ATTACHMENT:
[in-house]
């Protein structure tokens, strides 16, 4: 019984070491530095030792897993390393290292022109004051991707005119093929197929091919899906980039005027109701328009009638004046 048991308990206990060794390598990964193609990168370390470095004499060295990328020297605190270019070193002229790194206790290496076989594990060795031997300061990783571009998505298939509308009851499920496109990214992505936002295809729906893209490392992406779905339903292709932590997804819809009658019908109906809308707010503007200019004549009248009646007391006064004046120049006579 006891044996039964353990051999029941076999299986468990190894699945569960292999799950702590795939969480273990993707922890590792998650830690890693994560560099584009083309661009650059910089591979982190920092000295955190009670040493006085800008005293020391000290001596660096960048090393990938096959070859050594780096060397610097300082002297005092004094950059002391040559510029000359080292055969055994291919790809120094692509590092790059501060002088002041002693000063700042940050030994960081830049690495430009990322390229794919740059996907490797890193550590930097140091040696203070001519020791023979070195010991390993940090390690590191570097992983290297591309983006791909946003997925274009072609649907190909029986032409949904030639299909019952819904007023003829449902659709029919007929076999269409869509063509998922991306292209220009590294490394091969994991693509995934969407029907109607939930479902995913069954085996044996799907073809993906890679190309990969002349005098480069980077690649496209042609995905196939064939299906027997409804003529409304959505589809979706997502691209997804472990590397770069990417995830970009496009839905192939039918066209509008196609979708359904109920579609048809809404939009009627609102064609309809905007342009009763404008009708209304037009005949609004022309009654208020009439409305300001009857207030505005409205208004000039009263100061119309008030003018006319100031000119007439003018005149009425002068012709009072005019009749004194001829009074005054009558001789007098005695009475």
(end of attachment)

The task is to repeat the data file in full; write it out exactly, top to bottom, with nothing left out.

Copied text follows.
[in-house]
């Protein structure tokens, strides 16, 4: 019984070491530095030792897993390393290292022109004051991707005119093929197929091919899906980039005027109701328009009638004046 048991308990206990060794390598990964193609990168370390470095004499060295990328020297605190270019070193002229790194206790290496076989594990060795031997300061990783571009998505298939509308009851499920496109990214992505936002295809729906893209490392992406779905339903292709932590997804819809009658019908109906809308707010503007200019004549009248009646007391006064004046120049006579 006891044996039964353990051999029941076999299986468990190894699945569960292999799950702590795939969480273990993707922890590792998650830690890693994560560099584009083309661009650059910089591979982190920092000295955190009670040493006085800008005293020391000290001596660096960048090393990938096959070859050594780096060397610097300082002297005092004094950059002391040559510029000359080292055969055994291919790809120094692509590092790059501060002088002041002693000063700042940050030994960081830049690495430009990322390229794919740059996907490797890193550590930097140091040696203070001519020791023979070195010991390993940090390690590191570097992983290297591309983006791909946003997925274009072609649907190909029986032409949904030639299909019952819904007023003829449902659709029919007929076999269409869509063509998922991306292209220009590294490394091969994991693509995934969407029907109607939930479902995913069954085996044996799907073809993906890679190309990969002349005098480069980077690649496209042609995905196939064939299906027997409804003529409304959505589809979706997502691209997804472990590397770069990417995830970009496009839905192939039918066209509008196609979708359904109920579609048809809404939009009627609102064609309809905007342009009763404008009708209304037009005949609004022309009654208020009439409305300001009857207030505005409205208004000039009263100061119309008030003018006319100031000119007439003018005149009425002068012709009072005019009749004194001829009074005054009558001789007098005695009475």